42. Hadenius A.: Democracy and Development. Cambridge University Press, Cambridge (1992)CrossRefGoogle Scholar
  43. Hanson B.: Wither qualitative/quantitative? Grounds for methodological convergence. Qual. Quant. 42, 97–111 (2008)CrossRefGoogle Scholar
  44. Hedström P.: Dissecting the Social: On the Principles of Analytical Sociology. Cambridge University Press, Cambridge (2005)CrossRefGoogle Scholar
  45. Hedström, P., Bearman, P. (eds): The Oxford Handbook of Analytical Sociology. Oxford University Press, Oxford (2009)Google Scholar
  46. Hedström, P., Swedberg, R. (eds): Social Mechanisms: An Analytical Approach to Social Theory. Cambridge University Press, New York (1998)Google Scholar
  47. Hedström P., Ylikoski P.: Causal mechanisms in the social sciences. Ann. Rev. Sociol 36, 49–67 (2010)CrossRefGoogle Scholar
  48. Hume D.: Om förståndet. Thales, Stockholm (2002)Google Scholar
  49. Inkeles A.: Participant citizenship in six developing. Am. Polit. Sci. Rev. 63, 1120–1141 (1969)CrossRefGoogle Scholar
  50. Kaufman R.R., Chernotsky H.I., Geller D.S.: A preliminary test of the theory of dependency. Comp. Polit. 7, 303–330 (1975)CrossRefGoogle Scholar
  51. King G., Keohane R.O., Verba S.: Designing Social Inquiry: Scientific Inference in Qualitative Research. Princeton University Press, Princeton (1994)Google Scholar
  52. Kuhn T.: The Structures of Scientific Revolutions. University of Chicago Press, Chicago (1970)Google Scholar
  53. Leech N.L., Onwuegbuzie A.J.: A typology of mixed methods research designs. Qual. Quant. 43, 265–275 (2009)CrossRefGoogle Scholar
  54. Lerner D.: The Passing of Traditional Society. The Free Press of Glencoe, New York (1958)Google Scholar
  55. Lieberman E.S.: Nested analysis as a mixed-method strategy for comparative research. Am. Polit. Sci. Rev. 99, 435–452 (2005)CrossRefGoogle Scholar
  56. Lidén G.: Från demokrati till e-demokrati: En jämförande studie av demokratiutveckling i det moderna samhället. Doctoral dissertation, Mid Sweden University, SundsvallGoogle Scholar
  57. Lijphart A.: Comparative politics and the comparative method. Am. Polit. Sci. Rev. 65, 682–693 (1971)CrossRefGoogle Scholar
  58. Lipset S.M.: Some social requisites of democracy. Am. Polit. Sci. Rev. 53, 69–105 (1959)CrossRefGoogle Scholar
  59. Lipset S.M.: Political Man: The Social Bases of Politics. Doubleday & Company, Garden City (1960)Google Scholar
  60. Liska A.E.: The significance of aggregate dependent variables and contextual independent variables for linking macro and micro theories. Soc. Psychol. Q. 53, 292–301 (1990)CrossRefGoogle Scholar
  61. Luhmann N.: Social Systems. Stanford University Press, Stanford (1995)Google Scholar
  62. Mahoney J.: Beyond correlational analysis: recent innovations in theory and method. Sociol. For. 16, 575–593 (2001)Google Scholar
  63. Mahoney J.: Qualitative methodology and comparative politics. Comp. Polit. Stud. 40, 122–144 (2007)CrossRefGoogle Scholar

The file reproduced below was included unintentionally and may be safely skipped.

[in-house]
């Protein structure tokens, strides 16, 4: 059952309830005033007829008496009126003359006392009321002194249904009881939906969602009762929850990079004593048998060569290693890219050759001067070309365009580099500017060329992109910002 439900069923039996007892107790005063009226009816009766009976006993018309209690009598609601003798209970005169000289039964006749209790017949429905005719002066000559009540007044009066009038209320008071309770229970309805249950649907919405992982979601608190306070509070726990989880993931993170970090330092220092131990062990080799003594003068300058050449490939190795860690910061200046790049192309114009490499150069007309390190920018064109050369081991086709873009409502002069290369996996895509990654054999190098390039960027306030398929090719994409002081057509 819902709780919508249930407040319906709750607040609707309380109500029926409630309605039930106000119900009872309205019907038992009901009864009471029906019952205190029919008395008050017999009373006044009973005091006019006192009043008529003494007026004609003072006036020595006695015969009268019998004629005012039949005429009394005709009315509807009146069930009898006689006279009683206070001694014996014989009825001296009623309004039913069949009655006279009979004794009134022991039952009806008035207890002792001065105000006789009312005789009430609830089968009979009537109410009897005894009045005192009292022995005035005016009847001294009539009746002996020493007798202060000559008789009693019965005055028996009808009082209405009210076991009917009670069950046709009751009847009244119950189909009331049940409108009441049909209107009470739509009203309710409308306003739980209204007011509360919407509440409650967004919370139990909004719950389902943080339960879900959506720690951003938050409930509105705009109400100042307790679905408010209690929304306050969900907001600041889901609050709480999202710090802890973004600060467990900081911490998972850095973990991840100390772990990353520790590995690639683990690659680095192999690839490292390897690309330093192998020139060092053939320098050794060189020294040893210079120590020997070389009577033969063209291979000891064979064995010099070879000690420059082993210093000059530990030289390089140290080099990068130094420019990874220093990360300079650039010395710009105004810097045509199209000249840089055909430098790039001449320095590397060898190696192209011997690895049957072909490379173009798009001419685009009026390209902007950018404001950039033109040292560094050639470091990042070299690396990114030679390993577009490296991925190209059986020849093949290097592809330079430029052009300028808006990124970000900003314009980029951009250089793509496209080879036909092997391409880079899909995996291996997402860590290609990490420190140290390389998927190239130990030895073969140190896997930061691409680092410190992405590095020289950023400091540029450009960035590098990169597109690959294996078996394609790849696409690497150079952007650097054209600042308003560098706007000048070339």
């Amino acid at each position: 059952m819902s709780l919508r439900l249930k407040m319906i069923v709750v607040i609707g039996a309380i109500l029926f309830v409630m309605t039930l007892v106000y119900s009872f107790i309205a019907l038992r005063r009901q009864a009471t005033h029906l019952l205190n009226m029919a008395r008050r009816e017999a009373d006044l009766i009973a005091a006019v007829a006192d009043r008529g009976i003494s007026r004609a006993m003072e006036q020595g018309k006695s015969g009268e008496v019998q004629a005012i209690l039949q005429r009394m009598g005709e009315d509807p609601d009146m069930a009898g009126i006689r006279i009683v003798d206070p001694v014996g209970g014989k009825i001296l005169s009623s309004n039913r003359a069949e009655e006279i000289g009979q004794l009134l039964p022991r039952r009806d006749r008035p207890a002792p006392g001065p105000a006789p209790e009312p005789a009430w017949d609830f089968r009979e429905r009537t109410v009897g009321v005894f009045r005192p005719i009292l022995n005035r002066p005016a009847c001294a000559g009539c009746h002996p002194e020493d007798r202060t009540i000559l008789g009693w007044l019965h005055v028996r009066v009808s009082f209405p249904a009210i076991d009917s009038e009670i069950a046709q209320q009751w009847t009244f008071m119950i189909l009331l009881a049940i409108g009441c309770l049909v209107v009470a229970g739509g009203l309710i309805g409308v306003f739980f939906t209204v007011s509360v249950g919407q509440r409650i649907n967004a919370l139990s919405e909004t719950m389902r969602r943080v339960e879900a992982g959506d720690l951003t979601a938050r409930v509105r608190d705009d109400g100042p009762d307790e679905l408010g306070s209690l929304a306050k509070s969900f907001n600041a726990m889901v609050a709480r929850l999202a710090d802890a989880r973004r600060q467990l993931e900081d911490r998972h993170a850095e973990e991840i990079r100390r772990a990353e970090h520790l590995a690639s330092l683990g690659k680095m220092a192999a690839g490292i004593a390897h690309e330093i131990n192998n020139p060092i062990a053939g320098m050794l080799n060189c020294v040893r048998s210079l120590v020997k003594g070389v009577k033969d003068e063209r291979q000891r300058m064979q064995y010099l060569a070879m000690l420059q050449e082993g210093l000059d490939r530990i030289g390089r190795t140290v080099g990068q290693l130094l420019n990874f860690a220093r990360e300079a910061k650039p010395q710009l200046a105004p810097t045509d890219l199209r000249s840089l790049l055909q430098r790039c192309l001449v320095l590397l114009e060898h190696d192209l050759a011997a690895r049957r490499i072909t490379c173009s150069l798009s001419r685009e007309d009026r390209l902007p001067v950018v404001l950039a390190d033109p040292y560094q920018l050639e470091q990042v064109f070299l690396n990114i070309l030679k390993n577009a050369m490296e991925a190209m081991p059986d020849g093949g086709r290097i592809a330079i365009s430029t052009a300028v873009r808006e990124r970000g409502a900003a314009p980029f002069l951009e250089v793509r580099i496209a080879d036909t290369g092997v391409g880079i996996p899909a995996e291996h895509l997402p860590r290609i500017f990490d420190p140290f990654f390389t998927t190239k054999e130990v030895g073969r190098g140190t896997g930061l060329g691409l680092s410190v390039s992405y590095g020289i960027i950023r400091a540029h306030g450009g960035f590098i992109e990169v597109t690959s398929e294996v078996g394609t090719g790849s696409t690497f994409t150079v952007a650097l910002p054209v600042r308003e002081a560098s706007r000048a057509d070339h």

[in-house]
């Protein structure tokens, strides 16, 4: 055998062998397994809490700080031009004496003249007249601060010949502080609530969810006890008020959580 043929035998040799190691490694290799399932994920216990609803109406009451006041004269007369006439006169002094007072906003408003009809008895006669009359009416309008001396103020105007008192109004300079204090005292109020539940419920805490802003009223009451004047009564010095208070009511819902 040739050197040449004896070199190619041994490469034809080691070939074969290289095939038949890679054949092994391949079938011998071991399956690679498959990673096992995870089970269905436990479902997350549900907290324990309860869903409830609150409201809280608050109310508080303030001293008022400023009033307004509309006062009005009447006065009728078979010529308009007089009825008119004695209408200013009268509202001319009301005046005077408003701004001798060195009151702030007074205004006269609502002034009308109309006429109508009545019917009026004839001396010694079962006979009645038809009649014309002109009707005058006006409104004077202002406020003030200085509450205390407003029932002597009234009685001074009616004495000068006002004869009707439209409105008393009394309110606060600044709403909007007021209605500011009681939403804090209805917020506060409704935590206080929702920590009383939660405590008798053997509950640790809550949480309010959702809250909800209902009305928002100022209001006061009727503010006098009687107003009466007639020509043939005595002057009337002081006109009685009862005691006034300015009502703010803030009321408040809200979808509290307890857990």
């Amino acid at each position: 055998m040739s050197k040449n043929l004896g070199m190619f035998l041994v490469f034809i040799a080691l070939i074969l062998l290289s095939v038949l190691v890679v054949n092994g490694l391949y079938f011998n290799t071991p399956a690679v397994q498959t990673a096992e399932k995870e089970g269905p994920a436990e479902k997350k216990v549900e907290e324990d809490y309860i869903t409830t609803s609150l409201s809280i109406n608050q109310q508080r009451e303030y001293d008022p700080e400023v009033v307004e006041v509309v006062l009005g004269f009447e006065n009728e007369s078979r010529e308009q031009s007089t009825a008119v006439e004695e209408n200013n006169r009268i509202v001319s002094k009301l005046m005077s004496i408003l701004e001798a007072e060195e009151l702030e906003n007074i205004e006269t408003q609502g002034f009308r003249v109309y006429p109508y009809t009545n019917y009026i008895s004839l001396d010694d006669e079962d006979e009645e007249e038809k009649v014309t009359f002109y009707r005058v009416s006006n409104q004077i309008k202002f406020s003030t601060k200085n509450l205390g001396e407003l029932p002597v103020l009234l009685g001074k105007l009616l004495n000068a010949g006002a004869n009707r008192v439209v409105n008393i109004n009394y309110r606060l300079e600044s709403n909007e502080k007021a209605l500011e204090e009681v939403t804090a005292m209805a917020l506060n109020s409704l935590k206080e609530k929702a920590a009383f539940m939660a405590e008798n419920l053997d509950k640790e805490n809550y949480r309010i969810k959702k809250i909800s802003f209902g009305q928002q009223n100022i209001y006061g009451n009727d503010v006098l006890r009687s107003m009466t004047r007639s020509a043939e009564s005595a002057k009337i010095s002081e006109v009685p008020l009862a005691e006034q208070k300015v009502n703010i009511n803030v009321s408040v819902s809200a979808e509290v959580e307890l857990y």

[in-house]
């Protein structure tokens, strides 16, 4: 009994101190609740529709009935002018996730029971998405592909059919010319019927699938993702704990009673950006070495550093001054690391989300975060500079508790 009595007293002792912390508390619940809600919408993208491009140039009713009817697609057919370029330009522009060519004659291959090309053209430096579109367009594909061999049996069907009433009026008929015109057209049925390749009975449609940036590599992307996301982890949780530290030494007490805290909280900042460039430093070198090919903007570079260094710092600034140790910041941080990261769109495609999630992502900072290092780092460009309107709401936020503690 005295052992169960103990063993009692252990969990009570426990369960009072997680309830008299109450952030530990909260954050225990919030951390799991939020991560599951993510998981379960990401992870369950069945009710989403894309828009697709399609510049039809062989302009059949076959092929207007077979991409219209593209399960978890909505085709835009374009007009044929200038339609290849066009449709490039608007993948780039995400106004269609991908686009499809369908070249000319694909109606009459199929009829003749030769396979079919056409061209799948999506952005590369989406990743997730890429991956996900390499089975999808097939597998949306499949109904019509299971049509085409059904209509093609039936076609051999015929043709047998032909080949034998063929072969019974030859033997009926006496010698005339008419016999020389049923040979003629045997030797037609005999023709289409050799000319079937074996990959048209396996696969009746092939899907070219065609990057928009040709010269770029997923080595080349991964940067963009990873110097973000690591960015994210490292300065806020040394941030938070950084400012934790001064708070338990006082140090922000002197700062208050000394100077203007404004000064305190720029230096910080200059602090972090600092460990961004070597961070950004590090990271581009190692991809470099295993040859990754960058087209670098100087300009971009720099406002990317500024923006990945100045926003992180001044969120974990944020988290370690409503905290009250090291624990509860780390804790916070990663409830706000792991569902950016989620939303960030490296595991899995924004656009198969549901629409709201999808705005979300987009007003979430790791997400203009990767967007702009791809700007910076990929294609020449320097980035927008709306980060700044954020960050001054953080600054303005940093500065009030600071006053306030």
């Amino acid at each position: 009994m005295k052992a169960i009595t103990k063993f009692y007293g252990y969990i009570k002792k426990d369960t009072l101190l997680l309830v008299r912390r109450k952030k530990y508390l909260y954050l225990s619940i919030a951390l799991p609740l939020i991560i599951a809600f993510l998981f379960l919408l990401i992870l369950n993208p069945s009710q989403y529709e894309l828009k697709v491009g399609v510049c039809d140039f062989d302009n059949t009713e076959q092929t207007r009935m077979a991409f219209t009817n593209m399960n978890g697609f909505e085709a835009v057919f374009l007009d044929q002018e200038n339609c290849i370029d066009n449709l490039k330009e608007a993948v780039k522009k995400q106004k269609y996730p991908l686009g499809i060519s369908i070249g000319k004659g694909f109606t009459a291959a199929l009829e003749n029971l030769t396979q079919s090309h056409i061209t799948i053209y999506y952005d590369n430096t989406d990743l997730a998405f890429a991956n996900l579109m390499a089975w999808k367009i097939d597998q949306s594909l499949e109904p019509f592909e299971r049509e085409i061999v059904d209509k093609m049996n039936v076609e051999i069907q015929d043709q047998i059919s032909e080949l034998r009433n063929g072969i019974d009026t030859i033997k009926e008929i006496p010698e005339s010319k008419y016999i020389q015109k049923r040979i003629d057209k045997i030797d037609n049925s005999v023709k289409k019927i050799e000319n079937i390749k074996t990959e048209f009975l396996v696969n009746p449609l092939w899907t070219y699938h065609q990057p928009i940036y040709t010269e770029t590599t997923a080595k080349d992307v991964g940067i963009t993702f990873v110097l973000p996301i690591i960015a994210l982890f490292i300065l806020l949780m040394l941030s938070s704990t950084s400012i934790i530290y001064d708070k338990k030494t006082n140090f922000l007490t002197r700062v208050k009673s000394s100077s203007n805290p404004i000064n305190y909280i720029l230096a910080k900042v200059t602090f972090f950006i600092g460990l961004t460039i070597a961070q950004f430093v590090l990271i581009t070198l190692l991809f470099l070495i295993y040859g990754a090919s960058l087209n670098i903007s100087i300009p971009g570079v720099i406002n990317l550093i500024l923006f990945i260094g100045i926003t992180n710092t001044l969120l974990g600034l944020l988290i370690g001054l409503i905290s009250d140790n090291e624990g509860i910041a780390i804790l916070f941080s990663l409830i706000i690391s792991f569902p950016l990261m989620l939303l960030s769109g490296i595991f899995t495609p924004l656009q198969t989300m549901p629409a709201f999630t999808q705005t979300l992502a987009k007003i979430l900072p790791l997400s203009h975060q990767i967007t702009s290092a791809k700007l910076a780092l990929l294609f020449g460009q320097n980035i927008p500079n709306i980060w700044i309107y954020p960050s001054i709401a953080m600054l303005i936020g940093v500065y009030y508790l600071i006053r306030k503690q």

64. Mahoney J.: Toward a unified theory of causality. Comp. Polit. Stud. 41, 412–436 (2008)CrossRefGoogle Scholar
  65. Mahoney J.: After KKV: the new methodology of qualitative research. World Polit. 62, 120–147 (2010)CrossRefGoogle Scholar
  66. Mahoney J., Snyder R.: Rethinking agency and structure in the study of regime change. Stud. Comp. Int. Dev. 34, 3–32 (1999)CrossRefGoogle Scholar
  67. Mahoney J., Goertz G.: A tale of two cultures: contrasting quantitative and qualitative research. Polit. Anal. 14, 227–249 (2006)CrossRefGoogle Scholar
  68. Mayntz R.: Mechanisms in the analysis of social macro-phenomena. Philos. Soc. Sci. 34, 237–259 (2004)CrossRefGoogle Scholar
  69. Merton R.K.: Social Theory and Social Structure. Free Press, Glencoe (1957)Google Scholar
  70. Morgan D.L.: Paradigms lost and pragmatism regained: methodological implications of combining qualitative and quantitative methods. J. Mix. Methods Res. 1, 48–76 (2007)CrossRefGoogle Scholar
  71. Onwuegbuzie A.J., Leech N.L.: On becoming a pragmatic researcher: the importance of combining quantitative and qualitative research methodologies. Int. J. Soc. Res. Methodol. 8, 375–387 (2005)CrossRefGoogle Scholar
  72. Parsons T.: The professions and social structure. Soc. Forces 17, 456–467 (1939)CrossRefGoogle Scholar
  73. Peters B.G.: Comparative Politics: Theory and Methods. Palgrave, Houndmills (1998)Google Scholar
  74. Popper K.R.: The Logic of Scientific Discovery. Routledge, London (1980)Google Scholar
  75. Przeworski A., Teune H.: The Logic of Comparative Social Inquiry. Wiley–Interscience, New York (1970)Google Scholar
  76. Przeworski A., Alvarez M.E., Cheibub J.A., Limongi F.: Democracy and Development: Political Institutions and Well Being in the World, 1950–1990. Cambridge University Press, Cambridge (2000)CrossRefGoogle Scholar
  77. Ragin C.C.: The Comparative Method: Moving Beyond Qualitative and Quantitative Strategies. University of Californa Press, Berkeley (1987)Google Scholar
  78. Ragin C.C.: Fuzzy-Set Social Science. The University of Chicago Press, Chicago (2000)Google Scholar
  79. Ritzer G.: Sociological Theory. McGraw-Hill, New York (2000)Google Scholar
  80. Ross M.L.: Does oil hinder democracy?. World Polit. 53, 325–361 (2001)CrossRefGoogle Scholar
  81. Sale J.E.M., Lohfeld L.H., Brazil K.: Revisiting the quantitative–qualitative debate: implications for mixed-method resarch. Qual. Quant. 36, 43–53 (2002)CrossRefGoogle Scholar
  82. Sartori G.: Concept misformation in comparative politics. Am. Polit. Sci. Rev. 64, 1033–1053 (1970)CrossRefGoogle Scholar
  83. Sartori G.: Social Science Concepts: A Systematic Analysis. Sage, Beverly Hills (1984)Google Scholar
  84. Seawright, J.: Qualitative comparative analysis vis-a-vis regression. Paper presented at the 2004 meetings of the American Political Science Association, Chicago, September (2004)Google Scholar
  85. Seawright J., Gerring J.: Case selection techniques in case study research. Polit. Res. Q. 61, 294–308 (2008)CrossRefGoogle Scholar
  86. Simon H.A.: Models of Man. Wiley, New York (1957)Google Scholar
  87. Simmel G.: The Metropolis and Mental Life: The Sociology of Georg Simmel. Free Press, New York (1976)Google Scholar
  88. Tarrow S.: Bridging the quantitative–qualitative divide. In: Brady, H.E., Collier, D. (eds) Rethinking Social Inquiry: Diverse Tools, Shared Standards, pp. 171–180. Rowman & Littlefield Publishers, Lanham (2004)Google Scholar
  89. Wallerstein I.: The Modern World-System: Capitalist Agriculture and the Origins of the European World-Economy in the Sixteenth Century. Academic, New York (1974)Google Scholar
  90. Weber M.: Max Weber on the Methodology of the Social Sciences. Free Press, Glencoe (1949)Google Scholar

Copyright information

© Springer Science+Business Media B.V. 2011

Authors and Affiliations

  1. 1.Department of Social SciencesMid Sweden UniversitySundsvallSweden

Personalised recommendations